Saturday, March 8, 2014

What Giving Our Children Weekly Allowances Taught Me (and why we don’t do it any longer)

Our children like things.  They like to buy things and look at things to buy and make lists of things to buy.  For my oldest daughter, the words “Do you know what I want?” were a regular conversation starter.  She’s a natural consumer.  This started early on in her life and her tastes were not inexpensive.  She was pretty extrinsically motivated and this worried me a bit.  (Thankfully, The Gratitude Project has helped with this a good deal over the last weeks.)  

Our youngest daughter, however, was not as motivated by ‘things’.  She was happy to get something new but it just wasn’t as important to her.  At first, this made it a bit tricky to figure out how to create a system of learning responsibilities and rewarding those responsibilities as well as starting to talk about money and how it all worked. 

Responsibility Chart
When we first started to teach them about responsibilities and doing their part, we tried to do the same thing for both girls.  At the time they were around ages 4 ½ and 6.  We used one of those great wooden magnet boards like this one.  They had general responsibilities for things like; getting dressed, brushing teeth, cleaning up after themselves, saying please and thank you, etc.  Our oldest daughter got some responsibilities that our younger daughter didn’t have yet, like homework. 

There were seven days in the week with seven items each day so 49 magnetic dots that were possible.  We offered $.10 for each magnet, so that meant $4.90 and we gave a $.10 bonus for getting all of your magnets for the week.  Seemed like a good system.  It was logical, easily explainable to them and wasn’t an ‘all or nothing’ scenario. 

As they got a little older, some of the easy responsibilities were considered expected and then replaced with new responsibilities.  My older daughter saved up for months for an American Girl doll and was extremely proud that she did it.  We were proud too!  My younger daughter saved and saved and rarely bought anything.  She just liked accomplishing her goals and keeping her money, which was great with us as well.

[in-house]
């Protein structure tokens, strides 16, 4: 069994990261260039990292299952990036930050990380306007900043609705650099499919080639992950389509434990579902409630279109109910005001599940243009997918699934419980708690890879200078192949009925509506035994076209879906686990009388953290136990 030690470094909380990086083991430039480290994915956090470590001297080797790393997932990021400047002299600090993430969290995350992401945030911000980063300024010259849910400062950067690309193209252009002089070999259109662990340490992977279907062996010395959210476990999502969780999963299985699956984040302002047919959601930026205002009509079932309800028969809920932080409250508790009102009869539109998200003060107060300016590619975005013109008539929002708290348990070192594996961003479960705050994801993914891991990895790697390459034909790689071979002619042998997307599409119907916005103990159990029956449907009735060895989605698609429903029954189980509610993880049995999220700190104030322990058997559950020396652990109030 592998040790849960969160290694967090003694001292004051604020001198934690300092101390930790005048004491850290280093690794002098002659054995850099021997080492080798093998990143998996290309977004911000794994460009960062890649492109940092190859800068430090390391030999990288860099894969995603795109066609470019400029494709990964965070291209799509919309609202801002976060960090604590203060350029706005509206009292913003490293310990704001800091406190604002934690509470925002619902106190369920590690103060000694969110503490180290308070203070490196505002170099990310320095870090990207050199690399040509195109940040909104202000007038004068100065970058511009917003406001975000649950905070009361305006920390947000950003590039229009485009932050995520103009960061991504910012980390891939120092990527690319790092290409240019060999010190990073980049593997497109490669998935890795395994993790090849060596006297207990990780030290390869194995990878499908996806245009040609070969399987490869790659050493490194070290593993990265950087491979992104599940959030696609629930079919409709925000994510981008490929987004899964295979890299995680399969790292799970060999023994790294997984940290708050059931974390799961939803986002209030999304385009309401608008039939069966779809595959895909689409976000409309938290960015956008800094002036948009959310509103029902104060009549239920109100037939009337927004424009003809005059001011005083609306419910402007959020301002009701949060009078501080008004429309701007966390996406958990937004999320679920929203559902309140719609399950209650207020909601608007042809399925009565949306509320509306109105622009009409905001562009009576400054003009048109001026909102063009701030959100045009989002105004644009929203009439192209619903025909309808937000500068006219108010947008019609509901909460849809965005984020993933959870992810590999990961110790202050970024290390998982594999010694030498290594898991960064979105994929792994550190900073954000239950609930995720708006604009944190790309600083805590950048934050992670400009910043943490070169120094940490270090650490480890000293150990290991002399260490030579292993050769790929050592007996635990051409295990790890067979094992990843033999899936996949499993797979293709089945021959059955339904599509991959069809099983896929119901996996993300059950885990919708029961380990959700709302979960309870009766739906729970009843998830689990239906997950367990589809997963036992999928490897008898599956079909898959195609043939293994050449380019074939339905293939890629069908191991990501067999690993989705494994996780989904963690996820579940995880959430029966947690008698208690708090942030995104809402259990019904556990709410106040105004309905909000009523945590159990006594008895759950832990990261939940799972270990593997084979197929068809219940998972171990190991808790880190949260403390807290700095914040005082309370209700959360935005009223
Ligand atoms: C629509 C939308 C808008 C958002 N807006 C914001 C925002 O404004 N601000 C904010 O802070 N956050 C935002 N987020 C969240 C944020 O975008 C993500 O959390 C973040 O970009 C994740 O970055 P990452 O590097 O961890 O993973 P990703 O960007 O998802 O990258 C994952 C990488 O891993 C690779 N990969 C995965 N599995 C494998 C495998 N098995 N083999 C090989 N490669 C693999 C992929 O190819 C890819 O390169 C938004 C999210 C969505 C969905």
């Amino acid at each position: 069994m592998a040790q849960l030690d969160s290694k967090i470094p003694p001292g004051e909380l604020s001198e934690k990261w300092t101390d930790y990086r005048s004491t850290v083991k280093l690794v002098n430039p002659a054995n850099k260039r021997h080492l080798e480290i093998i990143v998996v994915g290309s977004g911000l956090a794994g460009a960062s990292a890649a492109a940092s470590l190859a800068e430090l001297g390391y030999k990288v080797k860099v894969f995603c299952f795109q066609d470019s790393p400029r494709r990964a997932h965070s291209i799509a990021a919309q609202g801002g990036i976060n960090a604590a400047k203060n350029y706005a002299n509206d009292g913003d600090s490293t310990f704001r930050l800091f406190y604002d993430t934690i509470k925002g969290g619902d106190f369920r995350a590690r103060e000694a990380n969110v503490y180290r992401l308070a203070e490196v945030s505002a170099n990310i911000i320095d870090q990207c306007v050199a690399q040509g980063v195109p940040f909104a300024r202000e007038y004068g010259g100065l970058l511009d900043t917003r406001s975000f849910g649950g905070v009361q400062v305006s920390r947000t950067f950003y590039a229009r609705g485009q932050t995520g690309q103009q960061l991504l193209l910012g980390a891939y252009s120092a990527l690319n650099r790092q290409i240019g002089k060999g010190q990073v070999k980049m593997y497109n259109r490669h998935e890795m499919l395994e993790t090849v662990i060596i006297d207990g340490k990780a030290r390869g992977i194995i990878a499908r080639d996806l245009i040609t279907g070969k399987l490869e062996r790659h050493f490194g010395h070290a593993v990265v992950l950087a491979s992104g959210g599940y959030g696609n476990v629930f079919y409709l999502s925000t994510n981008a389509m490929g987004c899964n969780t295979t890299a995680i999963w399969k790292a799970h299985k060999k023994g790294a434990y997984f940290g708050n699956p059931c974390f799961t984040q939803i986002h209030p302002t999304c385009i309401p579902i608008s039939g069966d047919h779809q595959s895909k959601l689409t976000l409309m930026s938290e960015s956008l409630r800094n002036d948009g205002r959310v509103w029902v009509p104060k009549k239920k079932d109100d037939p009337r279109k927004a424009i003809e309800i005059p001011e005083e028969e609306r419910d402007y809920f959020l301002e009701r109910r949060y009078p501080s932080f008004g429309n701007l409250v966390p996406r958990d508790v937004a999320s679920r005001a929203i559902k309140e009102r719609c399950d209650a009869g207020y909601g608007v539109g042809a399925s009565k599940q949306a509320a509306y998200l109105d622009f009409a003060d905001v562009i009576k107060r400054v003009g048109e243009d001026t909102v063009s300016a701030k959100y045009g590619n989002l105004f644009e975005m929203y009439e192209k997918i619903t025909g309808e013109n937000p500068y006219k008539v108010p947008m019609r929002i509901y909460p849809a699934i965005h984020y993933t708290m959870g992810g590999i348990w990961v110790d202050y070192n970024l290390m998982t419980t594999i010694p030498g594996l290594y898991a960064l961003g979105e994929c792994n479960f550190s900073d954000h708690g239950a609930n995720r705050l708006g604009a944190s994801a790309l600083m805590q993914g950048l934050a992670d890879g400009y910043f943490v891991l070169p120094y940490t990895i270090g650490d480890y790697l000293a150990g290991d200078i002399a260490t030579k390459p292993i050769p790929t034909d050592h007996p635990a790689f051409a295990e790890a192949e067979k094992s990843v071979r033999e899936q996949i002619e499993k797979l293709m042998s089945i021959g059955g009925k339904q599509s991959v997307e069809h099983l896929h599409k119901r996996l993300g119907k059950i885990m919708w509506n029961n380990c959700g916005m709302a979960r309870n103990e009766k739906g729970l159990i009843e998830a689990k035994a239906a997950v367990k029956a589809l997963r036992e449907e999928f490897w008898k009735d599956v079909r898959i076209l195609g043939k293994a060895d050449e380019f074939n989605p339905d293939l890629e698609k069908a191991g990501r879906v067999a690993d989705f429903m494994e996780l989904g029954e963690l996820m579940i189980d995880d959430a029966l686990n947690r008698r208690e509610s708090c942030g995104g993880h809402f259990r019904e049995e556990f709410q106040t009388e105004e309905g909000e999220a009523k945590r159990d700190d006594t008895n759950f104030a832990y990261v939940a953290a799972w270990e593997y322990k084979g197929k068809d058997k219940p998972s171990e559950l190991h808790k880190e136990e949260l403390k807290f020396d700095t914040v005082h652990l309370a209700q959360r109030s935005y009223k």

After a couple of years using system, I started thinking differently.  It’s clear and easy and teaching the wrong message for the long term. 
Of course they would do their homework, brush their teeth, clean their rooms and put away their laundry.  These were now part of their ‘normal’ responsibilities and we were not going to monetarily reward these behaviors anymore.  At the same time, we wanted them to start taking a bigger part in helping to maintain our home - being a ‘good citizen of the house’ - as we call it.  We expected them to contribute to our common living areas by vacuuming, dusting, mopping, etc. 

MOST importantly, we weren’t going to just give them money as an allowance just because they exist.  Generally speaking, that’s not the way the world works.  They wanted to earn money and we wanted them to continue to do so and to learn how to manage it.
With our first system, we were teaching them to take orders, do a job, don’t think-just do

As the children of two business owners, this was not going to work.  We thought about what we wanted to ensure we were teaching and instilling around this subject and came up with four items that really mattered.